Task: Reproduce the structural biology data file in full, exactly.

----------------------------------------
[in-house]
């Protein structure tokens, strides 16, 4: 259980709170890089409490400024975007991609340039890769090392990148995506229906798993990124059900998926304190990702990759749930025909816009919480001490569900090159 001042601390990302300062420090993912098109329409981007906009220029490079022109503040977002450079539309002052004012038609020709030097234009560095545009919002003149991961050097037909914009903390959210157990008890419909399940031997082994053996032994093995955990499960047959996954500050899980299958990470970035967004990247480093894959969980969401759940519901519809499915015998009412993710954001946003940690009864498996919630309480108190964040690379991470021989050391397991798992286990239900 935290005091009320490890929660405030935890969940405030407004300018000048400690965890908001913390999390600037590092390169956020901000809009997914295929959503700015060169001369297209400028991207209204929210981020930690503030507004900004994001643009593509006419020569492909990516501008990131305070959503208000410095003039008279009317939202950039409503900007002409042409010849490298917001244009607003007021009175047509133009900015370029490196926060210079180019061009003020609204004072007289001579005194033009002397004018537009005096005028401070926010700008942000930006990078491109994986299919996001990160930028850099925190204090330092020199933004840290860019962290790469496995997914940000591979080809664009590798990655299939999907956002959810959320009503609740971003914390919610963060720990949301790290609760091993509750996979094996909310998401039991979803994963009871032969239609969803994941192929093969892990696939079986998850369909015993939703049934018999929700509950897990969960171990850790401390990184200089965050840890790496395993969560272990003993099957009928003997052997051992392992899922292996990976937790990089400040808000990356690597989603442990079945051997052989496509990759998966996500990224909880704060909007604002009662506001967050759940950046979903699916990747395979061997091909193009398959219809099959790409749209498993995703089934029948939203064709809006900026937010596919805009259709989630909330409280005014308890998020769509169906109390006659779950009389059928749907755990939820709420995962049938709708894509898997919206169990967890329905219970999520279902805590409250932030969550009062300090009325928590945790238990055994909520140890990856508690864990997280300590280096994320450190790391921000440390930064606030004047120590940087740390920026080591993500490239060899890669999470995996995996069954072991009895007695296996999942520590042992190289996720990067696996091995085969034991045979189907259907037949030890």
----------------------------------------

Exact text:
[in-house]
């Protein structure tokens, strides 16, 4: 259980709170890089409490400024975007991609340039890769090392990148995506229906798993990124059900998926304190990702990759749930025909816009919480001490569900090159 001042601390990302300062420090993912098109329409981007906009220029490079022109503040977002450079539309002052004012038609020709030097234009560095545009919002003149991961050097037909914009903390959210157990008890419909399940031997082994053996032994093995955990499960047959996954500050899980299958990470970035967004990247480093894959969980969401759940519901519809499915015998009412993710954001946003940690009864498996919630309480108190964040690379991470021989050391397991798992286990239900 935290005091009320490890929660405030935890969940405030407004300018000048400690965890908001913390999390600037590092390169956020901000809009997914295929959503700015060169001369297209400028991207209204929210981020930690503030507004900004994001643009593509006419020569492909990516501008990131305070959503208000410095003039008279009317939202950039409503900007002409042409010849490298917001244009607003007021009175047509133009900015370029490196926060210079180019061009003020609204004072007289001579005194033009002397004018537009005096005028401070926010700008942000930006990078491109994986299919996001990160930028850099925190204090330092020199933004840290860019962290790469496995997914940000591979080809664009590798990655299939999907956002959810959320009503609740971003914390919610963060720990949301790290609760091993509750996979094996909310998401039991979803994963009871032969239609969803994941192929093969892990696939079986998850369909015993939703049934018999929700509950897990969960171990850790401390990184200089965050840890790496395993969560272990003993099957009928003997052997051992392992899922292996990976937790990089400040808000990356690597989603442990079945051997052989496509990759998966996500990224909880704060909007604002009662506001967050759940950046979903699916990747395979061997091909193009398959219809099959790409749209498993995703089934029948939203064709809006900026937010596919805009259709989630909330409280005014308890998020769509169906109390006659779950009389059928749907755990939820709420995962049938709708894509898997919206169990967890329905219970999520279902805590409250932030969550009062300090009325928590945790238990055994909520140890990856508690864990997280300590280096994320450190790391921000440390930064606030004047120590940087740390920026080591993500490239060899890669999470995996995996069954072991009895007695296996999942520590042992190289996720990067696996091995085969034991045979189907259907037949030890």